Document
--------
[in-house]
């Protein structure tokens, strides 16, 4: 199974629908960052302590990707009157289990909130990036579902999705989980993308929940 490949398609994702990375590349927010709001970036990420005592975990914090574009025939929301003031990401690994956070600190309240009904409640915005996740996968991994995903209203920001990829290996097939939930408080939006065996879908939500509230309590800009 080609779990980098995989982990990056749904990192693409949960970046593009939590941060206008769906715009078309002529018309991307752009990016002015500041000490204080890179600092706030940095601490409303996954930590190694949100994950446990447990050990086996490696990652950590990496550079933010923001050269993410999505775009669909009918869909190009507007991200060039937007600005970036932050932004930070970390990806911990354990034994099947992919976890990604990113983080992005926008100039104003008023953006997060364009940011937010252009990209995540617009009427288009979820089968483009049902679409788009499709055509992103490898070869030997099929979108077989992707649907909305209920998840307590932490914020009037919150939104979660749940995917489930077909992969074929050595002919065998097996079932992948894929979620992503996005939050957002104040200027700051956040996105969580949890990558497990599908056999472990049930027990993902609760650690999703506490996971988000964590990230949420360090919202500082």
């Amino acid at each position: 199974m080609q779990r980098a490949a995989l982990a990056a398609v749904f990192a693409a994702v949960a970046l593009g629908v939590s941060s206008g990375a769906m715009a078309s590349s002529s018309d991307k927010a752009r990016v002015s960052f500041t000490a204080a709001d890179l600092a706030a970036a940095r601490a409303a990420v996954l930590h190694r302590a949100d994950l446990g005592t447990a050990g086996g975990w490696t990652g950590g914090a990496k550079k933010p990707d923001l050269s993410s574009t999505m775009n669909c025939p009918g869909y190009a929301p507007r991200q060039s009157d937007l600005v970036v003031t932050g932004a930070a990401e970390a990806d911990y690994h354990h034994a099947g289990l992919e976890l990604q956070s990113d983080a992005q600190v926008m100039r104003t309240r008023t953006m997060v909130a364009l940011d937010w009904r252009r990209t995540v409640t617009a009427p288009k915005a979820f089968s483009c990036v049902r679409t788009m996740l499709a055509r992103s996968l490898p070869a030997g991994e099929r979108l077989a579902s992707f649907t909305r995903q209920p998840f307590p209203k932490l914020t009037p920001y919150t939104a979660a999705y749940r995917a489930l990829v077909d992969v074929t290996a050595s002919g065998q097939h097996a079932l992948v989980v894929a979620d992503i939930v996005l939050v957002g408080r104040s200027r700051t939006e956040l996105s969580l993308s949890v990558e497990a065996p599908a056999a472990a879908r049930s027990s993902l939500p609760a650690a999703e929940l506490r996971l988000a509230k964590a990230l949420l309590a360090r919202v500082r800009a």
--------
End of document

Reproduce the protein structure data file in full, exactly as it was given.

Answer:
[in-house]
């Protein structure tokens, strides 16, 4: 199974629908960052302590990707009157289990909130990036579902999705989980993308929940 490949398609994702990375590349927010709001970036990420005592975990914090574009025939929301003031990401690994956070600190309240009904409640915005996740996968991994995903209203920001990829290996097939939930408080939006065996879908939500509230309590800009 080609779990980098995989982990990056749904990192693409949960970046593009939590941060206008769906715009078309002529018309991307752009990016002015500041000490204080890179600092706030940095601490409303996954930590190694949100994950446990447990050990086996490696990652950590990496550079933010923001050269993410999505775009669909009918869909190009507007991200060039937007600005970036932050932004930070970390990806911990354990034994099947992919976890990604990113983080992005926008100039104003008023953006997060364009940011937010252009990209995540617009009427288009979820089968483009049902679409788009499709055509992103490898070869030997099929979108077989992707649907909305209920998840307590932490914020009037919150939104979660749940995917489930077909992969074929050595002919065998097996079932992948894929979620992503996005939050957002104040200027700051956040996105969580949890990558497990599908056999472990049930027990993902609760650690999703506490996971988000964590990230949420360090919202500082």
């Amino acid at each position: 199974m080609q779990r980098a490949a995989l982990a990056a398609v749904f990192a693409a994702v949960a970046l593009g629908v939590s941060s206008g990375a769906m715009a078309s590349s002529s018309d991307k927010a752009r990016v002015s960052f500041t000490a204080a709001d890179l600092a706030a970036a940095r601490a409303a990420v996954l930590h190694r302590a949100d994950l446990g005592t447990a050990g086996g975990w490696t990652g950590g914090a990496k550079k933010p990707d923001l050269s993410s574009t999505m775009n669909c025939p009918g869909y190009a929301p507007r991200q060039s009157d937007l600005v970036v003031t932050g932004a930070a990401e970390a990806d911990y690994h354990h034994a099947g289990l992919e976890l990604q956070s990113d983080a992005q600190v926008m100039r104003t309240r008023t953006m997060v909130a364009l940011d937010w009904r252009r990209t995540v409640t617009a009427p288009k915005a979820f089968s483009c990036v049902r679409t788009m996740l499709a055509r992103s996968l490898p070869a030997g991994e099929r979108l077989a579902s992707f649907t909305r995903q209920p998840f307590p209203k932490l914020t009037p920001y919150t939104a979660a999705y749940r995917a489930l990829v077909d992969v074929t290996a050595s002919g065998q097939h097996a079932l992948v989980v894929a979620d992503i939930v996005l939050v957002g408080r104040s200027r700051t939006e956040l996105s969580l993308s949890v990558e497990a065996p599908a056999a472990a879908r049930s027990s993902l939500p609760a650690a999703e929940l506490r996971l988000a509230k964590a990230l949420l309590a360090r919202v500082r800009a």